7 Tips for Preventing Costly Fire Damage Repair

Workplace fires are a serious issue. Even if they happen during hours when no one is in the building, the damage and the cost of repair can be catastrophic. In 2018, fires caused more than 25 billion dollars in collective loss and damages. Of the fires recorded that year, more than 100,000 of them were non-residential buildings, with a range of associated causes.

This kind of loss can be difficult for many property owners to absorb, and the loss of business and productivity can also be hard to recover from. For these reasons, it’s in every property owner’s best interest to invest in ways to mitigate or prevent fires and the extensive damage they can cause.

The following seven tips are designed to help you minimize both the risk of fire and any potential damage that could occur should a fire happen in your building.

1. Invest in Flame-Retardant Building Materials

Most fire codes today dictate that at least some areas of commercial buildings be outfitted with flame-retardant materials. It is possible, however, to take that a few steps further by ensuring the use of flame retardant materials wherever possible, such as:

  • Type X drywall throughout the interiors of your building
  • Exterior materials such as metal, fiber cement, concrete or brick

And avoiding the use of insulations and other materials that may be combustible, such as vinyl.

By using flame retardant materials throughout your building and not just in the designated areas, you can help slow down the spread of fire. With fewer combustible materials between rooms and common areas, the less likely the fire is to move far.

2. Install Smoke and Fire Curtains


Flame retardant building materials are a good start in helping to contain a flame, but they can’t be everywhere at once, and they do little to contain smoke. That’s why installing smoke and fire curtains in strategic areas can also help.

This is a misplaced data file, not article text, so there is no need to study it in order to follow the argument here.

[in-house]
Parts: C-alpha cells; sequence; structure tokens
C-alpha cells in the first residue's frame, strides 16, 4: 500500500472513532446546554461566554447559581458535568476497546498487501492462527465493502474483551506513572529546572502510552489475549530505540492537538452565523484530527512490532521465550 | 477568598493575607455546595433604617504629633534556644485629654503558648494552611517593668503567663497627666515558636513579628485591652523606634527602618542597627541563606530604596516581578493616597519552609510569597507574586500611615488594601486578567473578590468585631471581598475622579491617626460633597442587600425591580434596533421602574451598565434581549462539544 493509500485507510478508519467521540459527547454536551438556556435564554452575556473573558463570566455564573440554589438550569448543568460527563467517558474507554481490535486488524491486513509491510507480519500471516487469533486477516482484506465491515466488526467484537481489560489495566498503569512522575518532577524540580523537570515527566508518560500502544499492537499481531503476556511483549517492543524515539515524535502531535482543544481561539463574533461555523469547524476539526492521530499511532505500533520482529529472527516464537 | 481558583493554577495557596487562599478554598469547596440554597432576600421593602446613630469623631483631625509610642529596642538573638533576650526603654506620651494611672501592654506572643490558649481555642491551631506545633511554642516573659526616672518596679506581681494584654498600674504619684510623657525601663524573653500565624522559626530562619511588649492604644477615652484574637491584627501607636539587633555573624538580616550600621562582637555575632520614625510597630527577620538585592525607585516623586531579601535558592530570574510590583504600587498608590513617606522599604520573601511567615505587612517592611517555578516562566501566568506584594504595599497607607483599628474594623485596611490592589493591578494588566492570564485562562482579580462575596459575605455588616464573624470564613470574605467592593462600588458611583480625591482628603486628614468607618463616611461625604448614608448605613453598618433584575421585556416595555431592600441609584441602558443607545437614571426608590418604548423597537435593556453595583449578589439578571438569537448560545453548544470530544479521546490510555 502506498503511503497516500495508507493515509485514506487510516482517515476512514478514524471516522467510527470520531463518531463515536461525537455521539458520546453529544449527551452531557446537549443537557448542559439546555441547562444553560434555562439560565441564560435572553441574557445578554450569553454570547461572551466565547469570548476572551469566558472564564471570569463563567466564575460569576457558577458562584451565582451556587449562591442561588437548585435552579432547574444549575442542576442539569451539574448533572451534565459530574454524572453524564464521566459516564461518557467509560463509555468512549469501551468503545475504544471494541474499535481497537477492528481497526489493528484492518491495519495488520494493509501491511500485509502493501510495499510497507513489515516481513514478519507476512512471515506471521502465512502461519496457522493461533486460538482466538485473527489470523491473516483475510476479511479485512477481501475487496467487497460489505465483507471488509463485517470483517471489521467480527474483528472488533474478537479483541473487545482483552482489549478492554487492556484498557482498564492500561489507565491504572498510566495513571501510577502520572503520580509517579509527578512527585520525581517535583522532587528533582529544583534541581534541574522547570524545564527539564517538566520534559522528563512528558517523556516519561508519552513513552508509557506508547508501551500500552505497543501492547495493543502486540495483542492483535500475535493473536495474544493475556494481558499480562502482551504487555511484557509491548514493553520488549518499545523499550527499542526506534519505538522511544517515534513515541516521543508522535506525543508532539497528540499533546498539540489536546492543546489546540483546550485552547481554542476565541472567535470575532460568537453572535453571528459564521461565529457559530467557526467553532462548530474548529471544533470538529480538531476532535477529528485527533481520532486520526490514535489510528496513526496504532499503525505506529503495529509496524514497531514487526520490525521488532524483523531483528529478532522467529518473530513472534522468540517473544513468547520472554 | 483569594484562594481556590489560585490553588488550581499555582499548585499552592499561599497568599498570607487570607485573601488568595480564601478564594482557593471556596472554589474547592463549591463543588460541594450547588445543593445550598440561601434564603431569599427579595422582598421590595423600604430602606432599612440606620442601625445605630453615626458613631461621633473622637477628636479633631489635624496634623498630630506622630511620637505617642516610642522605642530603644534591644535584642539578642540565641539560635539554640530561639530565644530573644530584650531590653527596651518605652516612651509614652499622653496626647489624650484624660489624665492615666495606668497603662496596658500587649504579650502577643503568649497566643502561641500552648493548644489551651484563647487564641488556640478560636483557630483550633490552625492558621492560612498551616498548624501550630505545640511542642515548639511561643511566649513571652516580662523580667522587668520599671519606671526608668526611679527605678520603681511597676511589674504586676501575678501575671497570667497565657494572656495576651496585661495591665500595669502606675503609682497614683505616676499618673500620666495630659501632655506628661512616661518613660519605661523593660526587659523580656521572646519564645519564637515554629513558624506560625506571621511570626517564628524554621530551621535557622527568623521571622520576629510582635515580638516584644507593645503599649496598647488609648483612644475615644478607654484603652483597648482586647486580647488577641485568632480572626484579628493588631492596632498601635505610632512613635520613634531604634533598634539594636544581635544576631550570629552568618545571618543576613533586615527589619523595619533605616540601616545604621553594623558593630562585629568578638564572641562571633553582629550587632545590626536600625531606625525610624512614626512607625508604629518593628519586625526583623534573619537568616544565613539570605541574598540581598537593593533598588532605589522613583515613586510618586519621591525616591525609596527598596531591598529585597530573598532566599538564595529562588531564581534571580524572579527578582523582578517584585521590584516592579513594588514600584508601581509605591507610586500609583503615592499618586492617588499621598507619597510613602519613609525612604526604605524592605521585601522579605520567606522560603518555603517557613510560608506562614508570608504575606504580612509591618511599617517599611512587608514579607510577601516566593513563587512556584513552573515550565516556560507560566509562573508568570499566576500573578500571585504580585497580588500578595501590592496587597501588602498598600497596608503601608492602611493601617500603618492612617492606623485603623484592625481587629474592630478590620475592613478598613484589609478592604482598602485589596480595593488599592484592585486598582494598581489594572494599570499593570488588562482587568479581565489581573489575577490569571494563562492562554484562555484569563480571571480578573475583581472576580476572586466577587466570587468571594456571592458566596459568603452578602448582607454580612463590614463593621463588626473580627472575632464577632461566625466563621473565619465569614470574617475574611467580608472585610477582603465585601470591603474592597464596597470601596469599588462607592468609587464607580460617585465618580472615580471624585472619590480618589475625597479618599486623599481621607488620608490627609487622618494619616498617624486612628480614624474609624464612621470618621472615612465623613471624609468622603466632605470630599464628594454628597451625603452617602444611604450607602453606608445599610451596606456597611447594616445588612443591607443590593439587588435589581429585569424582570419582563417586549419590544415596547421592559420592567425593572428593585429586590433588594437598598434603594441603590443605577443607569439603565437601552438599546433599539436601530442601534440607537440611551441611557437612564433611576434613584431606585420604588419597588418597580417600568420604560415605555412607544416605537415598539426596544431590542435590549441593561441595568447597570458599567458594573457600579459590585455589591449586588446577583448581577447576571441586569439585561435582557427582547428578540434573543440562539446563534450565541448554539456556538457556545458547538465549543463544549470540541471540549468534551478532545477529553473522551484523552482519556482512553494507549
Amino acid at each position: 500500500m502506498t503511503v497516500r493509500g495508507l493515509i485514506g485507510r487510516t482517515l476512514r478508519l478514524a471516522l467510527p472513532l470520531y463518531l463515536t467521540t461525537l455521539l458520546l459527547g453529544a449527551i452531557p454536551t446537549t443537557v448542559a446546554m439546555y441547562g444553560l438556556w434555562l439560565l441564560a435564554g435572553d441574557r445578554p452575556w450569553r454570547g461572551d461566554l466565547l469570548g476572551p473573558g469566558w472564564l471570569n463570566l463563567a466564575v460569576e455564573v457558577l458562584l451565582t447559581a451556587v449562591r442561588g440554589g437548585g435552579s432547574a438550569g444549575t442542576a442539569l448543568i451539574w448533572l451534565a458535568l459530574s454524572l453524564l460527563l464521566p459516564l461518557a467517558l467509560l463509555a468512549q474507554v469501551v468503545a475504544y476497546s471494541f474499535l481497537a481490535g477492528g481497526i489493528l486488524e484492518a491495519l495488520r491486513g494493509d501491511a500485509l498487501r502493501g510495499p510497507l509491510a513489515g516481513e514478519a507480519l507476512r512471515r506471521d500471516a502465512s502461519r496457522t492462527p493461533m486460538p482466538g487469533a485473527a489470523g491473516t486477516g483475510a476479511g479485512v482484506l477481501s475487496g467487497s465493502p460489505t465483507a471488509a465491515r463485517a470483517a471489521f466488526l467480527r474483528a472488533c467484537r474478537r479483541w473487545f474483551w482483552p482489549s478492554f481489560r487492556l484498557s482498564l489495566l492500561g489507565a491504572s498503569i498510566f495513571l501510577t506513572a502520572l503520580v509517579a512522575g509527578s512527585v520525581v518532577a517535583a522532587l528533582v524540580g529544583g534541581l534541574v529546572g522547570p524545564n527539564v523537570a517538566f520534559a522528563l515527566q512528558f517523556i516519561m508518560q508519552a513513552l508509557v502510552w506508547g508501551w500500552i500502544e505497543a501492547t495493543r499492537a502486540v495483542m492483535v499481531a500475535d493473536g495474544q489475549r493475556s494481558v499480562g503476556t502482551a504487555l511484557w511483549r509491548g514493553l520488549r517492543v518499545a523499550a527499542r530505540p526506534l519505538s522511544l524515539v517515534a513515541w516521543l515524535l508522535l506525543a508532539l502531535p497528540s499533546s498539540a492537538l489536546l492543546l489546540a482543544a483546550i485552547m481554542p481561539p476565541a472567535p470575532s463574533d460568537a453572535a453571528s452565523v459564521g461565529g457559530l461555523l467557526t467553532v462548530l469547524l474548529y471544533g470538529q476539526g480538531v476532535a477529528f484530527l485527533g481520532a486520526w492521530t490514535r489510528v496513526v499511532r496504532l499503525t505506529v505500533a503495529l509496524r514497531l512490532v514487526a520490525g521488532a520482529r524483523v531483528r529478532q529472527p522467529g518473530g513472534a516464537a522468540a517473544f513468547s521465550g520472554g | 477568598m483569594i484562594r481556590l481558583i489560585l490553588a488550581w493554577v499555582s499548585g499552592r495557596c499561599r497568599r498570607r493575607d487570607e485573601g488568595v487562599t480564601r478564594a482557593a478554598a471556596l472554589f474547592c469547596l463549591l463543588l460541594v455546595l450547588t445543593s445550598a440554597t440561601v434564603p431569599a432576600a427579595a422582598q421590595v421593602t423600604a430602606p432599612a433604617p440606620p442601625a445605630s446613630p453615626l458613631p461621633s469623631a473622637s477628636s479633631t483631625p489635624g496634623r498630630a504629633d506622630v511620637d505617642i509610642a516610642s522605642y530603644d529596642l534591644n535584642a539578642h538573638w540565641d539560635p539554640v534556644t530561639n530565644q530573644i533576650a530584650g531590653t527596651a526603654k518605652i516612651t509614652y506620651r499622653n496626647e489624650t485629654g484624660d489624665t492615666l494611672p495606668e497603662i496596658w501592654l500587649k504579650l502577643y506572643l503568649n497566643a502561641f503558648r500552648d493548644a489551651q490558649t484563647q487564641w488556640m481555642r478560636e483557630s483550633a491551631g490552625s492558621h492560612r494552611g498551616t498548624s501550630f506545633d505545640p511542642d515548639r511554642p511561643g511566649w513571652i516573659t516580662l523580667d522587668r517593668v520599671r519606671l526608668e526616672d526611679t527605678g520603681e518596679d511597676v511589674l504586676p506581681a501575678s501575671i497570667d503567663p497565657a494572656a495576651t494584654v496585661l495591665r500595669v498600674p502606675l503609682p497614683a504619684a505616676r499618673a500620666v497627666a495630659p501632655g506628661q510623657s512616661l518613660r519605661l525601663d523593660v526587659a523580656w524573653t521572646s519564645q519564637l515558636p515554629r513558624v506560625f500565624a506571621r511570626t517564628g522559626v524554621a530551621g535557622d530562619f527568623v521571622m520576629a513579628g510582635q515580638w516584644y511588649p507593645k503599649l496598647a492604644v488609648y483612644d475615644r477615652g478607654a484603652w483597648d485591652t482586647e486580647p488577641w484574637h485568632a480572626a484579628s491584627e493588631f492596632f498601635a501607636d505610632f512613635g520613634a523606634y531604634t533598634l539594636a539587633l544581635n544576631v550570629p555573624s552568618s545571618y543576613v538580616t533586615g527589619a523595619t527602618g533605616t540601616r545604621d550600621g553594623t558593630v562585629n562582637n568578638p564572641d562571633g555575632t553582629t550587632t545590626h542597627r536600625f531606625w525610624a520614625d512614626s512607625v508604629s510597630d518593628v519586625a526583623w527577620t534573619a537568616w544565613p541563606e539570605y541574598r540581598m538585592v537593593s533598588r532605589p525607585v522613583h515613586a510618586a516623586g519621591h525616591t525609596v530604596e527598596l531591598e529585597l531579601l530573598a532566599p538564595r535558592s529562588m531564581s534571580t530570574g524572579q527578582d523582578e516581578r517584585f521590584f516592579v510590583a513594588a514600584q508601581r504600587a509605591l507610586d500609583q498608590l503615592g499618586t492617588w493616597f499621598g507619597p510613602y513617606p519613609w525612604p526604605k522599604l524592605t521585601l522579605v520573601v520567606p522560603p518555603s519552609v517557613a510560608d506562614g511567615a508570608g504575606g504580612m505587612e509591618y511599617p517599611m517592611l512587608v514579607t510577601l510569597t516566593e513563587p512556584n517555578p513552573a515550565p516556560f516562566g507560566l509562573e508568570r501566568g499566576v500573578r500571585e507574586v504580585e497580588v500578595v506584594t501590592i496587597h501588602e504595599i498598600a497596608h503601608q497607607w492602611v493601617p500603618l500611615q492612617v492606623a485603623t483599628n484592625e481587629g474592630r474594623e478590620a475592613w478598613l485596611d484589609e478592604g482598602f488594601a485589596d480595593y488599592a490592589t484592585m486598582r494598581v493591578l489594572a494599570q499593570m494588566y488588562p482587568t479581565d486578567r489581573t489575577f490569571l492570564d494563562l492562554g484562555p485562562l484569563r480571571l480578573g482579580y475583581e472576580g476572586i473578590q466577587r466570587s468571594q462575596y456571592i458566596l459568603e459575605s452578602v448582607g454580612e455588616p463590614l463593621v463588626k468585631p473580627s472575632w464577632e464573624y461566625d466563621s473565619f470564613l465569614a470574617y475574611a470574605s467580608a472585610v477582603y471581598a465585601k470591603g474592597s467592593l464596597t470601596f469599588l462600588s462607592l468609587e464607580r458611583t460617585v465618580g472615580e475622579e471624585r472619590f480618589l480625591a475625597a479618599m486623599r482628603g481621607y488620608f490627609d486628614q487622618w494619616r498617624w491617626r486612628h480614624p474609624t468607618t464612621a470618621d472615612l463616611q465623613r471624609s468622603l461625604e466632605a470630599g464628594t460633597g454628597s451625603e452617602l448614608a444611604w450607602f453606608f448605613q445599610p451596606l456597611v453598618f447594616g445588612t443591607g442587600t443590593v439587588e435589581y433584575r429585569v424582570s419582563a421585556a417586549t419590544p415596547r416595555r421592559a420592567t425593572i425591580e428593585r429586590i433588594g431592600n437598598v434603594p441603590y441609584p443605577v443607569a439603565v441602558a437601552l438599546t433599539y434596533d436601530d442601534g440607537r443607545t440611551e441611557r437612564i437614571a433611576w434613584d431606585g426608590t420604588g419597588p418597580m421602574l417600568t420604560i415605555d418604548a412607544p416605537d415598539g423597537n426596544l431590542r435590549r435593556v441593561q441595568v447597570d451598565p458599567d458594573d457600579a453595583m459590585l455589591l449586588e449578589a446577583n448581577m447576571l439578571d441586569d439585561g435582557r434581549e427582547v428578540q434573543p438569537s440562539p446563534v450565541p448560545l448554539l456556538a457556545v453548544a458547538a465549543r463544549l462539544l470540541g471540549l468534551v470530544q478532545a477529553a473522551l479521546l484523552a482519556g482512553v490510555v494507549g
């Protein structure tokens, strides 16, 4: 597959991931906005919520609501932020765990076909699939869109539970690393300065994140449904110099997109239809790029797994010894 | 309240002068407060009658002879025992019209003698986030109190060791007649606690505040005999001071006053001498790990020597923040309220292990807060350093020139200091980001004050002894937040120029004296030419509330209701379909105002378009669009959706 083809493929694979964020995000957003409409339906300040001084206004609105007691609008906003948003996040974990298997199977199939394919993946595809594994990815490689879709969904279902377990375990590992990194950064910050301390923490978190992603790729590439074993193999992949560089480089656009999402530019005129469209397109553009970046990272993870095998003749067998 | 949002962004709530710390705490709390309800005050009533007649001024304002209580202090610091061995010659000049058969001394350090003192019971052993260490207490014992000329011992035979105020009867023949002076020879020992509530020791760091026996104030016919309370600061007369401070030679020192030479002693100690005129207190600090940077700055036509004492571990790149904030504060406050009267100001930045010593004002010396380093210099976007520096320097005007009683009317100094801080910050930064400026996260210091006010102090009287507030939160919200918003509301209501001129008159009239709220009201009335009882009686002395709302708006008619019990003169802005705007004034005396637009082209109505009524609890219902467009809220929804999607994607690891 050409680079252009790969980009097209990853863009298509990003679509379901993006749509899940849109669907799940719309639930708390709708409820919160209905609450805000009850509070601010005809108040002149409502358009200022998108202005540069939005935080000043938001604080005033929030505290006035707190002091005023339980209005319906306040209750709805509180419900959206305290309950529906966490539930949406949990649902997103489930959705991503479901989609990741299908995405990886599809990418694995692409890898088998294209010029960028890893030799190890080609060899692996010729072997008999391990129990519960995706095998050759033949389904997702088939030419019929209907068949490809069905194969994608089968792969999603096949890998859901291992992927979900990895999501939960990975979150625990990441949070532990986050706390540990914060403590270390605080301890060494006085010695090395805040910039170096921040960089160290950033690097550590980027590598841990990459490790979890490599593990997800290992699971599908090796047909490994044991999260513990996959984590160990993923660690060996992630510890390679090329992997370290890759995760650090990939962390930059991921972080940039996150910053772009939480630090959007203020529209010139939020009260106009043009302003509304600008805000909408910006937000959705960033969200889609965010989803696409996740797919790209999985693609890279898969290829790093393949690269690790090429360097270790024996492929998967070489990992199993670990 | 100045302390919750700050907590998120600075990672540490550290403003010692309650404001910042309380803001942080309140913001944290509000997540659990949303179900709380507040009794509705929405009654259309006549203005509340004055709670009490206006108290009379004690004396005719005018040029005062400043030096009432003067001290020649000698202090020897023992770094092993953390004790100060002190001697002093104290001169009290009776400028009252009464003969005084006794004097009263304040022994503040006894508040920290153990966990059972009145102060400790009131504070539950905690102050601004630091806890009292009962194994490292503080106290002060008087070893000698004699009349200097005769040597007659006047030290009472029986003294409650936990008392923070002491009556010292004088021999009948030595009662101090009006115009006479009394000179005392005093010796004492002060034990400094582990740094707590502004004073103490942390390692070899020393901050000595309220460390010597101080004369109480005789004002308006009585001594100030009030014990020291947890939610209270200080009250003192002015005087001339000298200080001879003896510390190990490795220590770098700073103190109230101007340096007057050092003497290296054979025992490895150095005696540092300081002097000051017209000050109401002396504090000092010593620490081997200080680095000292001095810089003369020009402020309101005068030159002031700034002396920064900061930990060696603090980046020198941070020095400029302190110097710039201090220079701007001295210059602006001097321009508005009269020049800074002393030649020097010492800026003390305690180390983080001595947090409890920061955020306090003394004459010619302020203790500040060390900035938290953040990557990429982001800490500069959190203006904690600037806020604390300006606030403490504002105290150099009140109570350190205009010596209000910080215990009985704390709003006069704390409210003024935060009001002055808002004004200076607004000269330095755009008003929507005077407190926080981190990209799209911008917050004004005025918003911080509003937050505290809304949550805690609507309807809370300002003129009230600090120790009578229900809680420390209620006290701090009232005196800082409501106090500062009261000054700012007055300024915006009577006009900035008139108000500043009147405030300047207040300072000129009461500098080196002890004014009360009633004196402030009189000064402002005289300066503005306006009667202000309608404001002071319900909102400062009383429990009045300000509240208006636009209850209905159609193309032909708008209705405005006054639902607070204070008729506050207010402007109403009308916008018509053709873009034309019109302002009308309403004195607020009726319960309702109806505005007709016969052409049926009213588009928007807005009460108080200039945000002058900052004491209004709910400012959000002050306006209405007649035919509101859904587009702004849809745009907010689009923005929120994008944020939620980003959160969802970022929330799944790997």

Smoke and fire curtains can be used to cover openings where a door may not exist. They can also drop around fragile or easily damaged materials, or they can be used to help protect areas like elevator shafts, where smoke is likely to travel. Smoke and fire curtains can be installed discreetly so that they’re out of the way until they’re needed. And they can be set to deploy either automatically or manually in the event of a fire to help minimize damage.

3. Install an Active Fire Suppression System

Smoke and fire curtains and flame retardant building materials are considered passive fire suppression systems. This means that they help block the spread of smoke and flame, but they don’t do anything to actively put them out. In most cases, having a passive fire suppression system will work best when it’s combined with an active system. Active systems help to put out the flames to further contain them until professional help can arrive.

There are several different types of active suppression systems. Sprinkler systems are one type, but there are other types of systems that can release foam suppressants or other chemicals that can make cleanup easier as well. Click here to learn more about the differences between active and passive systems.